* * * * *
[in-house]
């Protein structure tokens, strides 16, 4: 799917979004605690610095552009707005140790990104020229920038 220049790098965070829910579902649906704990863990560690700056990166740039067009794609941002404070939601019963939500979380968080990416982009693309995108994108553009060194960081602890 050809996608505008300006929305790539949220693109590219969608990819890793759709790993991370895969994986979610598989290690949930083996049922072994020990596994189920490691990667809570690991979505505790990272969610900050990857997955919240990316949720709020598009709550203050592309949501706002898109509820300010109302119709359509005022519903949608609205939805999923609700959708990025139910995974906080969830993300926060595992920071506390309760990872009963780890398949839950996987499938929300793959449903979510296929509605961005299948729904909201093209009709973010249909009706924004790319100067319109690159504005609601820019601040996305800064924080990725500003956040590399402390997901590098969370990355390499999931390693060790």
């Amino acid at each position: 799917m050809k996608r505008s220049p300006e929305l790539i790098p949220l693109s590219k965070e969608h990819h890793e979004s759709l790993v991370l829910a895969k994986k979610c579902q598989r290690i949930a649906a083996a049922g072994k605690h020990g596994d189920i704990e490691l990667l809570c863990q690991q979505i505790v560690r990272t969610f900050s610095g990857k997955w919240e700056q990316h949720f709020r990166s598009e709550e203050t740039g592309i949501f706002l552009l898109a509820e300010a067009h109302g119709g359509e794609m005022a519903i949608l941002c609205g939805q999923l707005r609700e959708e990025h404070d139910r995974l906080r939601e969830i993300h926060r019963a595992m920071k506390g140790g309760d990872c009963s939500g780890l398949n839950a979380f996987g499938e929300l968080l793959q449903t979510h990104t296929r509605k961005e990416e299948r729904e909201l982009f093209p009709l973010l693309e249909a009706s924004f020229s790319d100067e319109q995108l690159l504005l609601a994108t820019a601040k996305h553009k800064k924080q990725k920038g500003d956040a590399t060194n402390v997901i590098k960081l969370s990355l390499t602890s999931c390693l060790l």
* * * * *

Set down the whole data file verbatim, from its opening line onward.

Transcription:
[in-house]
């Protein structure tokens, strides 16, 4: 799917979004605690610095552009707005140790990104020229920038 220049790098965070829910579902649906704990863990560690700056990166740039067009794609941002404070939601019963939500979380968080990416982009693309995108994108553009060194960081602890 050809996608505008300006929305790539949220693109590219969608990819890793759709790993991370895969994986979610598989290690949930083996049922072994020990596994189920490691990667809570690991979505505790990272969610900050990857997955919240990316949720709020598009709550203050592309949501706002898109509820300010109302119709359509005022519903949608609205939805999923609700959708990025139910995974906080969830993300926060595992920071506390309760990872009963780890398949839950996987499938929300793959449903979510296929509605961005299948729904909201093209009709973010249909009706924004790319100067319109690159504005609601820019601040996305800064924080990725500003956040590399402390997901590098969370990355390499999931390693060790």
């Amino acid at each position: 799917m050809k996608r505008s220049p300006e929305l790539i790098p949220l693109s590219k965070e969608h990819h890793e979004s759709l790993v991370l829910a895969k994986k979610c579902q598989r290690i949930a649906a083996a049922g072994k605690h020990g596994d189920i704990e490691l990667l809570c863990q690991q979505i505790v560690r990272t969610f900050s610095g990857k997955w919240e700056q990316h949720f709020r990166s598009e709550e203050t740039g592309i949501f706002l552009l898109a509820e300010a067009h109302g119709g359509e794609m005022a519903i949608l941002c609205g939805q999923l707005r609700e959708e990025h404070d139910r995974l906080r939601e969830i993300h926060r019963a595992m920071k506390g140790g309760d990872c009963s939500g780890l398949n839950a979380f996987g499938e929300l968080l793959q449903t979510h990104t296929r509605k961005e990416e299948r729904e909201l982009f093209p009709l973010l693309e249909a009706s924004f020229s790319d100067e319109q995108l690159l504005l609601a994108t820019a601040k996305h553009k800064k924080q990725k920038g500003d956040a590399t060194n402390v997901i590098k960081l969370s990355l390499t602890s999931c390693l060790l």